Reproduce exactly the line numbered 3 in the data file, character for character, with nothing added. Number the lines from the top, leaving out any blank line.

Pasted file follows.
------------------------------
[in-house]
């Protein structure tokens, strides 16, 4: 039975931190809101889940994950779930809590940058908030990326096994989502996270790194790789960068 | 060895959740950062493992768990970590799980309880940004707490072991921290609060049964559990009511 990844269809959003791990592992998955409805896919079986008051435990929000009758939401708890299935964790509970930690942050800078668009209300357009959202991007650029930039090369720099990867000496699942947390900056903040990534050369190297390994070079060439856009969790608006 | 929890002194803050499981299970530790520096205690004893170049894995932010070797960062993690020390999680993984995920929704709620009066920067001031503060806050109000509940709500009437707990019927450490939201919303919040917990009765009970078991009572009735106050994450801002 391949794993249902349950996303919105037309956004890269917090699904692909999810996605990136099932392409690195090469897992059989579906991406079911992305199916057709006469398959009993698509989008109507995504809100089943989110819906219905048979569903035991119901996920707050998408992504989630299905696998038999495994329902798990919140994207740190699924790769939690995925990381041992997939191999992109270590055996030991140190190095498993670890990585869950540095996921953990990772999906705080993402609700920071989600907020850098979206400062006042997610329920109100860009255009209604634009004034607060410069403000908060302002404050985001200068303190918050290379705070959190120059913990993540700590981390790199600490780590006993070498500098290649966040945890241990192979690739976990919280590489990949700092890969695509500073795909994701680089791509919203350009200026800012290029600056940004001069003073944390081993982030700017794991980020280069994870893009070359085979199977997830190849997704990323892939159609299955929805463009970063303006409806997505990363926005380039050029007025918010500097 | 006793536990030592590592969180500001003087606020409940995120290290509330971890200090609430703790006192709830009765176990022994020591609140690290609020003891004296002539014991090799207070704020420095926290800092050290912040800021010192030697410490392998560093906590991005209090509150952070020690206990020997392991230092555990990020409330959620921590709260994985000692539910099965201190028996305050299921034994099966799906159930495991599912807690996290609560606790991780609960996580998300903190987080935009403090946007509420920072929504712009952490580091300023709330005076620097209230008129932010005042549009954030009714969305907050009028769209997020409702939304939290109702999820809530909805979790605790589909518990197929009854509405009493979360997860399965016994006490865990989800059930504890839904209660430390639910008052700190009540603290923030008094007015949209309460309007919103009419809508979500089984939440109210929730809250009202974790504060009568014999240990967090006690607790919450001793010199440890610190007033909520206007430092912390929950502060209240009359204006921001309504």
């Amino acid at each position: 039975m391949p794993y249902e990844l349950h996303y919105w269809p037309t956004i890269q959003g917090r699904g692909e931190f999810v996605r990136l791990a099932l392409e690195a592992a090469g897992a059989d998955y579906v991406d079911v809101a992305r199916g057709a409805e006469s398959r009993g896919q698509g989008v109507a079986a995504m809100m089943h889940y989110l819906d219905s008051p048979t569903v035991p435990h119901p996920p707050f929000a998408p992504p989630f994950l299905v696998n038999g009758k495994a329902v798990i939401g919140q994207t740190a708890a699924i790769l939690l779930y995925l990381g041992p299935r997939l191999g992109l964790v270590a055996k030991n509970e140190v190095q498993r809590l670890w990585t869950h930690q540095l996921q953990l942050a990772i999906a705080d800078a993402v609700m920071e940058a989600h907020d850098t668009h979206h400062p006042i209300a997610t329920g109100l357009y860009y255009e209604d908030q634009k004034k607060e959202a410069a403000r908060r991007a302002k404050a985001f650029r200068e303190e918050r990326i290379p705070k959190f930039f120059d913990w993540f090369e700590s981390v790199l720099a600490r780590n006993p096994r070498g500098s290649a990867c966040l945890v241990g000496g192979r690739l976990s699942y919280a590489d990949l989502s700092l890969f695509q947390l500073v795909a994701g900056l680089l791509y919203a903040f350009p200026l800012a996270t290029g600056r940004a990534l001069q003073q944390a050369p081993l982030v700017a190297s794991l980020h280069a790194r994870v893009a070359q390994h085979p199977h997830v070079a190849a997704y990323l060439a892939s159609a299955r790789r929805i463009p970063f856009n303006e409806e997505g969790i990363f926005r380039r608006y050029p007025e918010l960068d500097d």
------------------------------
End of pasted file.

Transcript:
């Amino acid at each position: 039975m391949p794993y249902e990844l349950h996303y919105w269809p037309t956004i890269q959003g917090r699904g692909e931190f999810v996605r990136l791990a099932l392409e690195a592992a090469g897992a059989d998955y579906v991406d079911v809101a992305r199916g057709a409805e006469s398959r009993g896919q698509g989008v109507a079986a995504m809100m089943h889940y989110l819906d219905s008051p048979t569903v035991p435990h119901p996920p707050f929000a998408p992504p989630f994950l299905v696998n038999g009758k495994a329902v798990i939401g919140q994207t740190a708890a699924i790769l939690l779930y995925l990381g041992p299935r997939l191999g992109l964790v270590a055996k030991n509970e140190v190095q498993r809590l670890w990585t869950h930690q540095l996921q953990l942050a990772i999906a705080d800078a993402v609700m920071e940058a989600h907020d850098t668009h979206h400062p006042i209300a997610t329920g109100l357009y860009y255009e209604d908030q634009k004034k607060e959202a410069a403000r908060r991007a302002k404050a985001f650029r200068e303190e918050r990326i290379p705070k959190f930039f120059d913990w993540f090369e700590s981390v790199l720099a600490r780590n006993p096994r070498g500098s290649a990867c966040l945890v241990g000496g192979r690739l976990s699942y919280a590489d990949l989502s700092l890969f695509q947390l500073v795909a994701g900056l680089l791509y919203a903040f350009p200026l800012a996270t290029g600056r940004a990534l001069q003073q944390a050369p081993l982030v700017a190297s794991l980020h280069a790194r994870v893009a070359q390994h085979p199977h997830v070079a190849a997704y990323l060439a892939s159609a299955r790789r929805i463009p970063f856009n303006e409806e997505g969790i990363f926005r380039r608006y050029p007025e918010l960068d500097d």